What Does it Mean to be 'Irrational'?
Monday Notes
What Does it Mean to be 'Irrational'?
The Anti-Vax Movement and the Limits of Reason
Published on: Jan 3, 2022  |  

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“Rationality” and “reasonableness” are notoriously difficult words to define, because they rely on circular reasoning. Rationality requires, well, “being agreeable to reason” or “common sense.” Fair enough. But this only raises more questions. In a society as divided as ours, who exactly decides what is held in common or what is sensible? Reason itself cannot answer such a question; only power can—the power to decide and to impose a particular understanding on society through pressure or coercion.

Take anti-vax sentiment. Should we tolerate it? What if anti-vaxxers are actually crazy or suffering under mass psychosis? Even if it were true—which I don’t believe—it would suggest a dead end. It would also suggest viewing 30 to 45 percent of our fellow Americans as beyond the pale. I just can’t get behind that, and, more importantly, I wouldn’t want to. It is unclear how a pluralistic society survives if we insist on seeing a particular current of society as dumb, deplorable, and dangerous, all at once. Our rationality—expressed through appeals to The Science—is wielded as a political cudgel, stifling debate in the process and enforcing something akin to clerical authority.

The problem is that we’re all irrational but in different ways. People are crazy—in the colloquial rather than medical sense—and they always have been. Is it rational for someone who’s triple-vaxxed to descend into panic and let Omicron upend their life? If you counter that at least they’re not hurting anyone with their weirdness, that’s not quite true either, certainly not on the aggregate level. COVID-alarmism has profound societal effects. Overzealous school closures affect millions of Americans in very tangible ways, leading to learning gaps that can have long-lasting effects. Not being able to experience childhood, see friends for long stretches, or even bury the dead are harder to quantify, but they are destructive nonetheless.

Much of this has less to do with science and more to do with personal assessments of risk and idiosyncratic approaches to cost-benefit analysis. A 60-year old unvaccinated Egyptian (or American) might say: ‘Well, there’s a 25% chance I get COVID and there’s a 0.5 percent chance I’ll die.’ They may be comfortable taking on that risk. I know many who are. If that sounds unreasonable, you might be right, but where would you draw the line, and do you have any confidence that there could be any consensus on where to draw it? If 0.5 percent is crazy, what about 0.1 or 0.01 percent, and so on, once we start talking about other age groups and controlling for comorbidity factors. As Freddie DeBoer notes, “Your risk calculus might be different, but that’s all it is, a little back-of-the-envelope math. Dealing with Covid is just acting as your own private actuary. That’s it.”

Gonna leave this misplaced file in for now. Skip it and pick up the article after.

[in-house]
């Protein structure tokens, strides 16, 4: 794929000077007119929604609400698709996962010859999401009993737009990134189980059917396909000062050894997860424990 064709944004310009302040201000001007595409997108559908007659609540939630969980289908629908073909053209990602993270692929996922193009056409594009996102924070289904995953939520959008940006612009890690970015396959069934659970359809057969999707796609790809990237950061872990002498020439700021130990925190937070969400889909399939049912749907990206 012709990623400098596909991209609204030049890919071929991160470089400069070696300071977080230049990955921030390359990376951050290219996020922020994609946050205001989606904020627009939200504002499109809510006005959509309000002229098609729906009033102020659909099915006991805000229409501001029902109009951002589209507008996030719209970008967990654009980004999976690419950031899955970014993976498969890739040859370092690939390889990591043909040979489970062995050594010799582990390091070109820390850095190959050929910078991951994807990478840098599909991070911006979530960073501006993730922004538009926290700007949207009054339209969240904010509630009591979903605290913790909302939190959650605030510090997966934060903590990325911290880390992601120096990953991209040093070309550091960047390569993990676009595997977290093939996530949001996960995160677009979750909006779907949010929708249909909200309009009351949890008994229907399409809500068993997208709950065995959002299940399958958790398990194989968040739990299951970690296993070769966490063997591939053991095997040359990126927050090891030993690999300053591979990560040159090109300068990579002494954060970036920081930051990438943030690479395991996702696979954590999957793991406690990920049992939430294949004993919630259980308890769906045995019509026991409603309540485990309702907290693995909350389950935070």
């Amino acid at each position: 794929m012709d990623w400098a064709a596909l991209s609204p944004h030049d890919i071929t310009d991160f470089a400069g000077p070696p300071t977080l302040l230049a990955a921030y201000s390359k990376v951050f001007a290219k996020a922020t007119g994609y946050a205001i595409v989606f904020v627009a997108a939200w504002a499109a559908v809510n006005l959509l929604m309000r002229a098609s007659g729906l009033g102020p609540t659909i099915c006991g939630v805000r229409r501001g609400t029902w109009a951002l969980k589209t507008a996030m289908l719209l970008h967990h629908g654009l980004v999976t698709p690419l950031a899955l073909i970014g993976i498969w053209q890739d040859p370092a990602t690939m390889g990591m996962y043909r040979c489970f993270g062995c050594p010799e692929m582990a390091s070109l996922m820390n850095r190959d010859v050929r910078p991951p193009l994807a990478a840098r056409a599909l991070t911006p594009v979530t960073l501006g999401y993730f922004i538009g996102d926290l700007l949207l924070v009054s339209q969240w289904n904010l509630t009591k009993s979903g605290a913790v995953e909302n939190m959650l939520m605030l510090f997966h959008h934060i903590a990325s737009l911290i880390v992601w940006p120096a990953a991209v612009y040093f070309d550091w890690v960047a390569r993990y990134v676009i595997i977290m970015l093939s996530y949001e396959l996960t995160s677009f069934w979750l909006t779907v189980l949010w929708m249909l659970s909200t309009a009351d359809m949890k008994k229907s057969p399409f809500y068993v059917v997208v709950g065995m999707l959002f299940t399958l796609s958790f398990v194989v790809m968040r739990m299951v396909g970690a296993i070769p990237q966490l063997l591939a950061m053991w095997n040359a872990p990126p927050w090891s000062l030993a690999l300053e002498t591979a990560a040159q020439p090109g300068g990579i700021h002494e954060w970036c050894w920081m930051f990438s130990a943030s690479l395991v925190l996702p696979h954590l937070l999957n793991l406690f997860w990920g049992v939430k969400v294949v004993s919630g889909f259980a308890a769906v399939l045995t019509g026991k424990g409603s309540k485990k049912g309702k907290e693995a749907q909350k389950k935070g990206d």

(And it’s not necessarily a question of education. The most conspiracy-minded Egyptians I know tend to be highly educated elites, including doctors and others who have PhDs. They think they’re smart, and apparently they think they’re smarter than everyone else).

In turn, how we perceive risk and how we choose to live with that risk is intimately tied to what we hold dear. And what we hold dear is tied to culture and religion, including how we contend with our own mortality. Death is a constant; how we perceive death is not. And how we perceive it is an inherently irrational thing, if by rational we mean that a decision must be taken without recourse to impulse, emotion, or deep feeling.

The Unreasonable Reasonableness of John Rawls

For the nerds among you, I was revisiting the philosopher John Rawls’ essay “The Idea of Public Reason Revisited” the other week. Rawls is perhaps the paradigmatic liberal theorist of the twentieth century. He writes:

Central to the idea of public reason is that it neither criticizes nor attacks any comprehensive doctrine, except insofar as that doctrine is incompatible with the essentials of public reason and a democratic polity.

Hmm. This is where Rawls traps himself in a tautology. If it sounds too clever, it’s because it probably is.

Essentially, Rawls is saying, why, of course, comprehensive doctrines shouldn’t be attacked—as long as the doctrine in question is reasonable. But what if its very comprehensiveness is what makes it appear irrational to others?

A similar problem arises with Rawls’ notion of “reasonable pluralism.” The very fact of pluralism means that there is limited shared understanding of what is “reasonable” in the first place. To say that pluralism is fine but that it must be reasonable basically renders pluralism null and void.